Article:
For several decades, the separatist groups in Punjab have been pursuing the establishment of an independent Sikh-majority state known as ‘Khalistan’, a Sikh theocratic homeland. These groups have resorted to violent and terrorist activities, such as bombings, assassinations, and armed attacks against Indian Security Forces in the past. Among the prominent groups are Babbar Khalsa International (BKI), Bhindranwale Tiger Force (BTF), Khalistan Commando Force (KCF), Khalistan Liberation Army (KLA), Khalistan Liberation Force (KLF), Khalistan Zindabad Force (KZF), Sikh for Justice (SFJ), and Lashkar-e-Jabbar (LeJ). The peak of the Khalistan movement was in the 1980s and early 1990s, marked by a rise in violence in the form of terrorist attacks, bombings, and assassinations. By the early 2000s, the violence had significantly decreased, and the separatist movement had lost much of its support
But despite the Indian government’s heavy-handed response to the movement, the recent surge in the activities of the pro-Khalistan groups in Punjab is alarming. The recent incidents in 2023, including the banned pro-Khalistan group Sikhs for Justice (SFJ) threatening to “storm and target” Indira Gandhi International (IGI) airport in New Delhi with Khalistan flags during the upcoming G20 Foreign Ministers Summit in New Delhi and supporters of pro-Khalistan propagator Amritpal Singh, ‘Chief’ of ‘Waris Punjab De’, (WPD, Heirs to Punjab), armed with swords, guns, and sharp weapons clashing with Punjab Police personnel are all indicating a clear agenda to revive Khalistani terrorism in India.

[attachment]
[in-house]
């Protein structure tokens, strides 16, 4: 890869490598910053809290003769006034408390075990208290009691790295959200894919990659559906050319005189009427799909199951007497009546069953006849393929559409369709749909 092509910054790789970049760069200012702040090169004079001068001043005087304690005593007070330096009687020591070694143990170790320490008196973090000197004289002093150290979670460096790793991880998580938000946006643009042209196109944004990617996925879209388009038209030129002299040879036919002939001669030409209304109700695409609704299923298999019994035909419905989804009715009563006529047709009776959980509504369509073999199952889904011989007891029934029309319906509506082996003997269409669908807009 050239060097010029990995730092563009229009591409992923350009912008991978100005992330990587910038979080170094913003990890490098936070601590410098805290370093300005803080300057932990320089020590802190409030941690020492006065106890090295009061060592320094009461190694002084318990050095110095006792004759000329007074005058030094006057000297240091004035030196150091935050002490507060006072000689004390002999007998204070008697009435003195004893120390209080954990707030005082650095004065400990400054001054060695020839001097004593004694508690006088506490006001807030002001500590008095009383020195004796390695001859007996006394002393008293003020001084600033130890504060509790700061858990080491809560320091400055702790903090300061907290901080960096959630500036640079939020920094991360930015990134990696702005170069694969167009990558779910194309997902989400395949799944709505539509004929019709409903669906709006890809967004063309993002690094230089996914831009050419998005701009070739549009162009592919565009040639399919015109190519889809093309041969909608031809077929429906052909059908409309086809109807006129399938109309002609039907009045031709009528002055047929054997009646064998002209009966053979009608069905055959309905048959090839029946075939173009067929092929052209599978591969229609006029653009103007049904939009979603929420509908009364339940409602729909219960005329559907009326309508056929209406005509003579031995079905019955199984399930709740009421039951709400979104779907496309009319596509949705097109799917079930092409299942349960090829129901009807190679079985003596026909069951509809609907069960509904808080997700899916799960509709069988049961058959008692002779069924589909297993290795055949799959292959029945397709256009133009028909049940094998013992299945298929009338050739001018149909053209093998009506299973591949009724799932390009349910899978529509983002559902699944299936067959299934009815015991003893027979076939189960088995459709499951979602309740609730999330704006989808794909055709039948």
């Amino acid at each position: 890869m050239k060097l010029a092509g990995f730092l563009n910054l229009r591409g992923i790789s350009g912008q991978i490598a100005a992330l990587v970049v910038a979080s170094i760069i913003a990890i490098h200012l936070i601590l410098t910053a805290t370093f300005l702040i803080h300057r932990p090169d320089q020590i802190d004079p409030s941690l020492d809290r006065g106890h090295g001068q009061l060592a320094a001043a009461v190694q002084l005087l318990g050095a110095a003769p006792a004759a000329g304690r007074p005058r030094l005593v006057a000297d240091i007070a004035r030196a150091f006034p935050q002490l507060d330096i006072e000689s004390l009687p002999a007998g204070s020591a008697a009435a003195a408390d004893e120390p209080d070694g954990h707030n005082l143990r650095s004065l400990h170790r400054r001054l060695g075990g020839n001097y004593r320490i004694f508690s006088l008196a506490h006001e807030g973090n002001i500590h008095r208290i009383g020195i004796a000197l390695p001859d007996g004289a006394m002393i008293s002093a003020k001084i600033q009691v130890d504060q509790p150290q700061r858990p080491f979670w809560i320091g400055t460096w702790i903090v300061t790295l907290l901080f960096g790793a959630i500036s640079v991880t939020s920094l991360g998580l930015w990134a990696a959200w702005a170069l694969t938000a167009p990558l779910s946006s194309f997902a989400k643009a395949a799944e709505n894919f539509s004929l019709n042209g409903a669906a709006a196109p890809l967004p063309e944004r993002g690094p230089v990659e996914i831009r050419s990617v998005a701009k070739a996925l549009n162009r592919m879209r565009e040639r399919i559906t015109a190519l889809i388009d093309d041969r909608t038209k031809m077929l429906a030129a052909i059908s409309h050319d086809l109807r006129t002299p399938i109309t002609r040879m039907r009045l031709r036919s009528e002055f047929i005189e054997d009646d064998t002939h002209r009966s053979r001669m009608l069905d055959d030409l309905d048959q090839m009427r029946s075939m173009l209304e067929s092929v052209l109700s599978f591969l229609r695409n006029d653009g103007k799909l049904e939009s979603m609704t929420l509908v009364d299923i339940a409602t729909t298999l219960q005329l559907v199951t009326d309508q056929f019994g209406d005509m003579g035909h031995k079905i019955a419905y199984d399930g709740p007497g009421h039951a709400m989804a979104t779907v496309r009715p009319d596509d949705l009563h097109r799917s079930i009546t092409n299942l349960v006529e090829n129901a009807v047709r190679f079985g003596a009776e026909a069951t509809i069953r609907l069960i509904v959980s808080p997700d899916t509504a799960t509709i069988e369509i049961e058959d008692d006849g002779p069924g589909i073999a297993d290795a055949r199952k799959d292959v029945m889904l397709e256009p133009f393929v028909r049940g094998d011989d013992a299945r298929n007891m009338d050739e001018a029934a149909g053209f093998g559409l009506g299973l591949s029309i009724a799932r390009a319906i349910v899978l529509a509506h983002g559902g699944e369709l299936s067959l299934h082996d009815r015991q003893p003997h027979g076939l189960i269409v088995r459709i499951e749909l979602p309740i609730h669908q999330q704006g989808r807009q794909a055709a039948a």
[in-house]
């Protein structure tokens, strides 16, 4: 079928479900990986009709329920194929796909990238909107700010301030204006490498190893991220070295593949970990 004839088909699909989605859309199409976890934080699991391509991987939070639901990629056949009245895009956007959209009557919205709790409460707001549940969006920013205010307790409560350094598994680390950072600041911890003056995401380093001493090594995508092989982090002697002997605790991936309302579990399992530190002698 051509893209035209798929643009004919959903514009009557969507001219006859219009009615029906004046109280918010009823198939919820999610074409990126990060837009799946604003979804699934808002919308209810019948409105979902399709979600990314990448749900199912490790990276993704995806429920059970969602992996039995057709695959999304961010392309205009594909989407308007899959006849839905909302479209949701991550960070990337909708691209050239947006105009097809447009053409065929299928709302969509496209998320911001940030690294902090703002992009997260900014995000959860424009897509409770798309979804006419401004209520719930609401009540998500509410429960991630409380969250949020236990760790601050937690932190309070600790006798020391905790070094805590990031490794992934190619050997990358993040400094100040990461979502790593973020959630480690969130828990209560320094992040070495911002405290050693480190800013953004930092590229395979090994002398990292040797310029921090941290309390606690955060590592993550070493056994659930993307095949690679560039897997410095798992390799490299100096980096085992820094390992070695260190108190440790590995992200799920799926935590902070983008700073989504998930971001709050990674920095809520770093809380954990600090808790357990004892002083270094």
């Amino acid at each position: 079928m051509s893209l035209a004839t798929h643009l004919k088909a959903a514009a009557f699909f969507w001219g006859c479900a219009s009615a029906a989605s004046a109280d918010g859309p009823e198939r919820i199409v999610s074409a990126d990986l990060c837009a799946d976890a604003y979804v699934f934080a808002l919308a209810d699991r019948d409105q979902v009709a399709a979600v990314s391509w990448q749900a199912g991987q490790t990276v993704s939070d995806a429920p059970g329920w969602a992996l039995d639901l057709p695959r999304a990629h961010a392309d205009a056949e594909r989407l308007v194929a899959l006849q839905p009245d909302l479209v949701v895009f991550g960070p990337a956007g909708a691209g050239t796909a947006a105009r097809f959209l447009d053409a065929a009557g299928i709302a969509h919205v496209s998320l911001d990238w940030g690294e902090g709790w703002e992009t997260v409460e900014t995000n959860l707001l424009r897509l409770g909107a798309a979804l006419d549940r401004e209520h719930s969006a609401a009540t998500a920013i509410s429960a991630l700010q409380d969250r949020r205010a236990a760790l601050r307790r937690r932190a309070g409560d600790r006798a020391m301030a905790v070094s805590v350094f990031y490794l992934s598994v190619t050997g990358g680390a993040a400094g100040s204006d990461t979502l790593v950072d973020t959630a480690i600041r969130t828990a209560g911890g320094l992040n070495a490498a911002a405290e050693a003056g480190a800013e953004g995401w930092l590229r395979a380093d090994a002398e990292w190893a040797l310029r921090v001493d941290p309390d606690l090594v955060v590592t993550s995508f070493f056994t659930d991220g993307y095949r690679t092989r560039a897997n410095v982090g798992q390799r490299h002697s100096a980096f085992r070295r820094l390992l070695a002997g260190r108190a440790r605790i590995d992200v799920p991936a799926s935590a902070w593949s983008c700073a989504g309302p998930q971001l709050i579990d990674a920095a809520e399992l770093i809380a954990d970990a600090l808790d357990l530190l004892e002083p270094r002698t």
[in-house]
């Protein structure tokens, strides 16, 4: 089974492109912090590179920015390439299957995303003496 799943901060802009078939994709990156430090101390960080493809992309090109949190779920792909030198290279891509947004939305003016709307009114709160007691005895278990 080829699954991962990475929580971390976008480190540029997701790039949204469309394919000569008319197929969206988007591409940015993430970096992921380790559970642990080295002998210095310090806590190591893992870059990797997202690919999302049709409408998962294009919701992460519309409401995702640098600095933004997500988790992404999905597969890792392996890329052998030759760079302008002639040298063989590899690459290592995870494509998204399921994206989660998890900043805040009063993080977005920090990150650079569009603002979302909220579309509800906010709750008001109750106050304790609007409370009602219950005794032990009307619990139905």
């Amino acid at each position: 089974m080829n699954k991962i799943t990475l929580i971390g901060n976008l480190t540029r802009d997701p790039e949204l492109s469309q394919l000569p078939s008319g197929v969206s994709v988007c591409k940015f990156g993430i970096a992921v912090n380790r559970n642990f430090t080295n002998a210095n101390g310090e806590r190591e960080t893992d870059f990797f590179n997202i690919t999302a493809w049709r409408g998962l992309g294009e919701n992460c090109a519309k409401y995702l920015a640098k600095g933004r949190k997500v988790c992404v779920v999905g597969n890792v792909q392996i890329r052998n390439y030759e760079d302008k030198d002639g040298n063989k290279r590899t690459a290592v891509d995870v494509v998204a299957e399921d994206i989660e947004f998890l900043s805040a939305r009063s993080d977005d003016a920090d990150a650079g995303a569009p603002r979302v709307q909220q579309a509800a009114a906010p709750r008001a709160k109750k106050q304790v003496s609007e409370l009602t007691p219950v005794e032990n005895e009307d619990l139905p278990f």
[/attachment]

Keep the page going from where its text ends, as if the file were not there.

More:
Adding to the concerns is the fact that the Kartarpur Corridor operationalized in 2019 by Pakistan, allowing Sikh pilgrims from India to visit the holy site of Gurudwara Shri Kartarpur Sahib, has been used by Pakistan’s intelligence agencies as a means to revive the Khalistan movement against India. This is exemplified by the January 2023 arrest of a female devotee in possession of live cartridges of 12 bore pistol in the Gurdaspur district of Punjab. The Inter-Services Intelligence (ISI)-backed Khalistani terrorist groups, with their leaders operating out of Pakistan and abroad, persist in their efforts to revive the ‘Khalistani movement’.
And this isn’t just talk – the two subsequent Rocket-Propelled Grenade (RPG) attacks, one on the Punjab Police intelligence headquarters in Mohali on May 9, 2022, and another on a police station complex in Sarhali village in Tarn Taran district on December 10, 2022, illustrate that the group’s increasing capability to commit serious offenses is evident, relying on a network of impulsive youth, some of whom are minors.
On September 23,2022, the Punjab Police neutralised an (ISI)-backed terror module jointly handled by Canada-based gangster Lakhbir Singh alias Landa, a key conspirator in the RPG attack in Mohali and Pakistan-based gangster Harvinder Singh alias Rinda, with the arrest of its two operatives from Ferozepur District of Punjab.
On February 17, Punjab Police arrested the key accused in Mohali RPG attack case of May 10, 2022, Gurpinder alias Pindu, in Punjab.
On December 1, 2022, the National Investigation Agency (NIA) arrested Harpreet Singh alias Happy Malaysia, from New Delhi. An associate of Lakhbir Singh Rode, the Pakistan-based self-styled Chief of International Sikh Youth Federation (ISYF), Happy Malaysia was a key suspect in the Ludhiana Court Building blast on December 23, 2021.
Is the threat of Khalistani terrorism evolving? Recent data compiled by the South Asia Terrorism Portal (SATP) suggests that there may be a shift in focus towards terror associates and other individuals involved in supporting terrorist activities. In 2022, 55 Khalistani terrorists were arrested, while no arrests have been made so far in 2023 (data since Feb 15, 2023). However, the number of terror associates arrested has increased from 23 in 2022 to 28 in 2023 (data since Feb 15, 2023).
These trends indicate a potential evolution in the terrorist threat, with authorities focusing on disrupting the support network that enables terrorist activities. The official crime data of the state reveals that the Internal Security wing destroyed 18 terrorist modules in 2022, resulting in the arrest of 119 individuals and the recovery of a staggering number of weapons and explosives.